“Photography As ART” script shows how James creates his art using only light, camera, and optics, in addition to considerable logistical planning, technical experimentation, patience and dedication.
INT – STUDIO – DARK
B&W shot of James sitting, dramatically lit in dark studio. Camera dollies forward until a HS is achieved.
Creative impulses come from within. Family, friends suggest “why don’t you do this or that,” meaning a shot of flowers, or landscape, a celebrity possibly? “This is what people want,” as if successfully satisfying a Market should be the motivator and measure the value of what I created.
I can tell you why do I create what I do, but I can’t justify the way I go about doing it. Why did Jackson Pollock favor a drip-style painting technique, while Vincent van Gogh’s used forceful impasto in applying his paints? My method is an illuminating technique.
Image 12 shows the LIGHTHOUSE Illusion, overall and in various shots, pans and tilts.
The “Illusions” came next, and through them James wanted to experiment with many of the possibilities that could be applied in creating photographic art. All tell a story, simply as a classical representation, or in a historical context, or by visualizing a myth, otherwise by adding a surprising, sometimes a humorous twist to a scene, which are constructed and staged by logistical planning and using various camera, optical and lighting techniques.
The series began with the Lighthouse Illusion taken in 1987.
This one is a play on the damsel in distress, locked away in the ivory tower. All the Illusions have some underlying meaning for me. Most of the illusions are photographed in natural settings. I like this quote by Frederick Law Olmsted. He was known for bringing landscape architecture to prominence, designing many famous public parks in the US and Canada, including Central Park in N.Y.C. He said…
“A scene in nature is made up of various parts, each part has an individual character and its possible ideal. It is unlikely that accident should bring together the best possible ideals of each separate part, merely considering them as isolated facts, and it is still more unlikely that accident should group a number of these possible ideals in such a way that not only one or two but that all should be harmoniously related one to the other. It is evident, however, that an attempt to accomplish this artificially is not impossible… The result would be a work of art…” Frederick Law Olmsted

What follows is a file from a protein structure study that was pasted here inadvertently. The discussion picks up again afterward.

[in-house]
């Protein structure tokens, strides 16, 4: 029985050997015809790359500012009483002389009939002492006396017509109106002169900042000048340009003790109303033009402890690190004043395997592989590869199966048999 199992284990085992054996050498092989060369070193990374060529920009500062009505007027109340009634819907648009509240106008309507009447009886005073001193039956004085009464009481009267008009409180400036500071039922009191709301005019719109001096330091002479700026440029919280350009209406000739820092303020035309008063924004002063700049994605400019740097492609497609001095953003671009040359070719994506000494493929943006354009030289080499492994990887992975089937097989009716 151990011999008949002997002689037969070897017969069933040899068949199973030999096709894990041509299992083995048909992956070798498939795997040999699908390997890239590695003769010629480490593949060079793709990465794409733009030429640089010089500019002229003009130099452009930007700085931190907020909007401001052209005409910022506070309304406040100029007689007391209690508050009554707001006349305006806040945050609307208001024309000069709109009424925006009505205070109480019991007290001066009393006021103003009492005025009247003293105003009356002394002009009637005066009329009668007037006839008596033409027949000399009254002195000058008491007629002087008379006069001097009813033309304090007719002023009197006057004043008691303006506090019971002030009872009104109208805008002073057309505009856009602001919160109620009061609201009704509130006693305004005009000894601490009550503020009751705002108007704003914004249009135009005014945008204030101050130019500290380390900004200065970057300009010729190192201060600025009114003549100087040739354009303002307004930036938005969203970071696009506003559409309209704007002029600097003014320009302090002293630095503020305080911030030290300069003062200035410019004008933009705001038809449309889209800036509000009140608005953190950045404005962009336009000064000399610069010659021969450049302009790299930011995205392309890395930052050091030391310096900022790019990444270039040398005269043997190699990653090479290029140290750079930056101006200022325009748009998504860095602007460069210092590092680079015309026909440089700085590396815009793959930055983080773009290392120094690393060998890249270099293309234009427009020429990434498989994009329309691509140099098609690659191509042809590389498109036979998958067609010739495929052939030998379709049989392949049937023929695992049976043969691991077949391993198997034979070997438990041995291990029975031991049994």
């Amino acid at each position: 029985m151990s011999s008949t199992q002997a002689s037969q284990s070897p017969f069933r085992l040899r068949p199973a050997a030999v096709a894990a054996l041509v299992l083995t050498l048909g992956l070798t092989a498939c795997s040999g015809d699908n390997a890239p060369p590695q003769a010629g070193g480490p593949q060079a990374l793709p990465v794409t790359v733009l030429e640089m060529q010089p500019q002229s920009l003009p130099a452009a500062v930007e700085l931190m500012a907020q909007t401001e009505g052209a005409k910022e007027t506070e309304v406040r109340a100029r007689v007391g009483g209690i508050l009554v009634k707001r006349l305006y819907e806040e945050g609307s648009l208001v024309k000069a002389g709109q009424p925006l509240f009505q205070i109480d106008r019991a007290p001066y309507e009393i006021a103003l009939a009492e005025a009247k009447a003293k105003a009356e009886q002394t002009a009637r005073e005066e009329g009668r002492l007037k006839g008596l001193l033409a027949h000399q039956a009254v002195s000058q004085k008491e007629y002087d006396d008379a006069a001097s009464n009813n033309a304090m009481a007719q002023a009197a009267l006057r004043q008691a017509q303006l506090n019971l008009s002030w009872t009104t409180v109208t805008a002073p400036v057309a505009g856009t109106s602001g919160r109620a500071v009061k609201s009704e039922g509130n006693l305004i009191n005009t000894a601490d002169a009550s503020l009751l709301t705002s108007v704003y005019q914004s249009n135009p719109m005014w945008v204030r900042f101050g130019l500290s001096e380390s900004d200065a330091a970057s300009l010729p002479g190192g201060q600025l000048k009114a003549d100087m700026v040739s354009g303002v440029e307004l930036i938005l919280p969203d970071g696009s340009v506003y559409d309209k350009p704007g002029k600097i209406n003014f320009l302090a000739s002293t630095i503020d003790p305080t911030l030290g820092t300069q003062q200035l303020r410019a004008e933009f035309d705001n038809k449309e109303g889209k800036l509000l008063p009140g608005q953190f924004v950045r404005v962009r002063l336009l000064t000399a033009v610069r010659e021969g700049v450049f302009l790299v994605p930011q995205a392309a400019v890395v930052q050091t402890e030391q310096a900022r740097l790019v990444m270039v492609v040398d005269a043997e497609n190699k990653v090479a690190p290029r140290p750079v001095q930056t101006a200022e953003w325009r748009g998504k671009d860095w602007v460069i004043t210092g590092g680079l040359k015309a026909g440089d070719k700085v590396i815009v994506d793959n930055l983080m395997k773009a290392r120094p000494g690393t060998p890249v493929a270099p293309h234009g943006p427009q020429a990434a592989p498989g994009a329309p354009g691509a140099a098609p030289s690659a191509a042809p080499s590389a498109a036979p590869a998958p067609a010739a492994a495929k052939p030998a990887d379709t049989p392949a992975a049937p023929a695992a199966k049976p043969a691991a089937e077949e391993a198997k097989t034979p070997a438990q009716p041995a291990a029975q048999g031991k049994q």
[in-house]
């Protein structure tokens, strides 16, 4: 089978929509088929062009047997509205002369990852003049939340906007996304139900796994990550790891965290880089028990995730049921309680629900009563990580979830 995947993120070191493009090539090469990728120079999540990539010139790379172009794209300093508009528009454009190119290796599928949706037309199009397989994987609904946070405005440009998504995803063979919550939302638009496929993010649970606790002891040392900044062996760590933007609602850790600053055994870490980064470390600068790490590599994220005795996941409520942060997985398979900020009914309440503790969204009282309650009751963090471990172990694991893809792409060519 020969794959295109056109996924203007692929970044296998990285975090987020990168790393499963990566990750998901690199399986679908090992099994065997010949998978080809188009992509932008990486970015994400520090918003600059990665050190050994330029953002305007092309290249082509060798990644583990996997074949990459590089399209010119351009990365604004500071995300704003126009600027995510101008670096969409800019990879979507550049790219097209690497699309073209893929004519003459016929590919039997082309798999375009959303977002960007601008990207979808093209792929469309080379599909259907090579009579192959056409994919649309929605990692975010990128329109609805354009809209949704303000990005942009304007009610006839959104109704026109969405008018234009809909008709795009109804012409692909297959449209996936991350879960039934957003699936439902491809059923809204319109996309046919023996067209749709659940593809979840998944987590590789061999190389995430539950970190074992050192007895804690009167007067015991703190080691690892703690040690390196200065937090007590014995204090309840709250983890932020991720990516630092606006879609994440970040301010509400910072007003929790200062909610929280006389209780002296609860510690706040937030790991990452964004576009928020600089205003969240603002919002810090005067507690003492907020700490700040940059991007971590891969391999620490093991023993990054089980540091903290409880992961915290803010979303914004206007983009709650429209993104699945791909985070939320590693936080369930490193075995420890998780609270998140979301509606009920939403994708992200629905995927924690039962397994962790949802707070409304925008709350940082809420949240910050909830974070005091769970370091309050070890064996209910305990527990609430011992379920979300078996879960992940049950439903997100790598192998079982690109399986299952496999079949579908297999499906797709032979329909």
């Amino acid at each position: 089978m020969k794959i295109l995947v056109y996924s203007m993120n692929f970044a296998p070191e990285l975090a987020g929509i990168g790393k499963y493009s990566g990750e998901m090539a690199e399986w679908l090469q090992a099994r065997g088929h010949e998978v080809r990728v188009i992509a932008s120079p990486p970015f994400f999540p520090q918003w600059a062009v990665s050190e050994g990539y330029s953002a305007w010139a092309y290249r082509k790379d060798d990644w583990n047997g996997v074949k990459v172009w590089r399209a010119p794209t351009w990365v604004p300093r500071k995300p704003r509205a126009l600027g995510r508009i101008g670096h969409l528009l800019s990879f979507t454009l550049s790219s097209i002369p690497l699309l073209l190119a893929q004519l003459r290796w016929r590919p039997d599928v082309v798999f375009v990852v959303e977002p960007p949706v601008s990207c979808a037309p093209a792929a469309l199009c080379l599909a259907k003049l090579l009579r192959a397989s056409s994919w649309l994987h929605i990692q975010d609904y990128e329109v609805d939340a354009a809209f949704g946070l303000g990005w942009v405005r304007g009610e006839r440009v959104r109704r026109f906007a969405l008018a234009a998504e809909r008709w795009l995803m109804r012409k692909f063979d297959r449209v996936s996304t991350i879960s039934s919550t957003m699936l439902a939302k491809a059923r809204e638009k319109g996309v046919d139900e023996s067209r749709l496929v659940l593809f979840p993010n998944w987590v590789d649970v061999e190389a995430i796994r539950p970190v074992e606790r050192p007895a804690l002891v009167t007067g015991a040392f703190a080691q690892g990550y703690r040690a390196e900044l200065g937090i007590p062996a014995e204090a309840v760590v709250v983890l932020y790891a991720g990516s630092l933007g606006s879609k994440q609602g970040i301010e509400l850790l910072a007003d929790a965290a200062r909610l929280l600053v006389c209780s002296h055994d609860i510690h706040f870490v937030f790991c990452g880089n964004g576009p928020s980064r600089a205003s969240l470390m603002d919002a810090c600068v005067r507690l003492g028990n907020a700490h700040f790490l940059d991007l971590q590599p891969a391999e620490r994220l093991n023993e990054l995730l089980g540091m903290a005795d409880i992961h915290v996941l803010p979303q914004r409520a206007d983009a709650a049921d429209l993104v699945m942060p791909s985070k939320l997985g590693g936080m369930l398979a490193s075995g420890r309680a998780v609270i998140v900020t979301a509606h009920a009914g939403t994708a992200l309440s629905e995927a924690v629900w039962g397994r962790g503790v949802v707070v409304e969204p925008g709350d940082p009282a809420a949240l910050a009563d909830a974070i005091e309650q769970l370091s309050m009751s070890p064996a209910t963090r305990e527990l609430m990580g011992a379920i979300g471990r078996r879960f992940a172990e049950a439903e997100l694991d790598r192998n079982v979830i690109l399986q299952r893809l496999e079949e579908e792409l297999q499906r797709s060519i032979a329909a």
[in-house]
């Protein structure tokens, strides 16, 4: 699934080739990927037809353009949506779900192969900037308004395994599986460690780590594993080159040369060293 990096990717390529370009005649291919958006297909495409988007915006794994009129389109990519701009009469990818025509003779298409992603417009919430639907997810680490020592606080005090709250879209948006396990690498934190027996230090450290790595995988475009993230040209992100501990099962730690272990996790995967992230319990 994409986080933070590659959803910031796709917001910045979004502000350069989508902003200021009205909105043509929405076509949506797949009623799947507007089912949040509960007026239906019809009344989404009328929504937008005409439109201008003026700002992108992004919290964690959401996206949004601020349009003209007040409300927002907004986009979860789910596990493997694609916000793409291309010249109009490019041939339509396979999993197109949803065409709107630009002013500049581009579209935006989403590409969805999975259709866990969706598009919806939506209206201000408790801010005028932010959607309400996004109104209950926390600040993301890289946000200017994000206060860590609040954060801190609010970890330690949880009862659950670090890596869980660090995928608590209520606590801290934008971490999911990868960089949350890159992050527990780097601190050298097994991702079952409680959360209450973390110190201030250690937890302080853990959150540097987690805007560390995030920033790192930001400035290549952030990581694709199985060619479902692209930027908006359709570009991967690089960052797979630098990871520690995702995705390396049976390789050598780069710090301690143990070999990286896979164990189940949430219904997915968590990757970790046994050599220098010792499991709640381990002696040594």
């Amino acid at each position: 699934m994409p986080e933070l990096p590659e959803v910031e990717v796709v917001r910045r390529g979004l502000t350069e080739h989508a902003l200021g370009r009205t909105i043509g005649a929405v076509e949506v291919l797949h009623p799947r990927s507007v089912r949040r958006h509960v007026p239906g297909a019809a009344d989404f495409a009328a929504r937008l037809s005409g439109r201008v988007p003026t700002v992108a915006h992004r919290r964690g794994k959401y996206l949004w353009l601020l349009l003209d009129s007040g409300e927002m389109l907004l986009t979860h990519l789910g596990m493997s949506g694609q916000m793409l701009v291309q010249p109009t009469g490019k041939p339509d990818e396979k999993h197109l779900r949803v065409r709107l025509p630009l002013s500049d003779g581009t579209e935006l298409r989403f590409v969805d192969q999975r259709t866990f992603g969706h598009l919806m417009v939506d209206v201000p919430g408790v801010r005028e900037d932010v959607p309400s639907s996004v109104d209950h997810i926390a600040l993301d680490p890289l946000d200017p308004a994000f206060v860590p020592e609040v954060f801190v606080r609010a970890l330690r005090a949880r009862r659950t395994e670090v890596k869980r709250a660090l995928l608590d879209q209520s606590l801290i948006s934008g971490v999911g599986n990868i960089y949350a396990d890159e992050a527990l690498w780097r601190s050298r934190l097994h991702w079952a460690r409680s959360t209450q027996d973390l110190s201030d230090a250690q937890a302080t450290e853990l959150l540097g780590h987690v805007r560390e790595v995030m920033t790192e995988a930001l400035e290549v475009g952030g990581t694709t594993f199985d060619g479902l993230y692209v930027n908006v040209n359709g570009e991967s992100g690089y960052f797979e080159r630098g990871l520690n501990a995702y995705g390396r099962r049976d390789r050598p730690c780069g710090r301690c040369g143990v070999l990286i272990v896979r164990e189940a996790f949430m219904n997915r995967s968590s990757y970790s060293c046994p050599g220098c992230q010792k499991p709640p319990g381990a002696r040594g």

Image 13 shows the BLACK POND BRIDGE Illusion, overall and in various shots, pans and tilts, mixed in with image 14 of THE THREE GRACES.
Among the 37 Illusions included in this series is Black Pond Bridge. It represents classical art, were “the nude” is often used to represent ideal forms, balance, and harmony with nature.
It’s comparable to the three charities painted by Peter Paul Rubens: ideal forms equal ‘beauty’, balanced by ‘charm’, and having ‘grace’ in harmony with nature…
Image 15 shows the WASHED-UP illusion, overall and in various shots, pans and tilts, mixed in with Image 16-DANAE RECEIVING ZEUS and Image 17-LA VAGUE (The Wave).
…Washed Up beautifully represents another classic subject that has been a subject for the arts, the reclining nude. In the early Renaissance Titian painted “Danae,” Goya painted “La maja desnuda” and Manet his “Olympia,” stripped of idealized mythology and confronting the viewer. Although the muse in Washed Up is not confronting the viewer, she is completely unmasked, and her idealized form set in this natural setting, like the nudes in the Danae Series, can only be an illusion. Look at the incredible wave in the background. In mythology this vision before our eyes, was cast of with her son, fathered by Zues, to the ocean.
Image 18 shows the LILY POND illusion, overall and in various pans and tilts, mixed in with Image 19-LES GRANDES BAIGNUESES and Image 20-HYLAS AND THE NYMPHS.
One final classical example is the “Lily Pond” illusion.
Though “Hylas and the Nymphs” painted by William Waterhouse has a similar setting as this photograph, James views it similar to a Renoir’s painting “Les Grandes Baignueses.”
Pierre Auguste Renoir was an impressionist, but in this piece his female forms are brushed in the classical style and only the background is impressionistic. The same effect was created in this photograph. Note: The canoe is a clear reminder that this was taken in an America setting, and by the way, its bow was filled with concrete blocks to balance proper staging.
THE END of Scene Three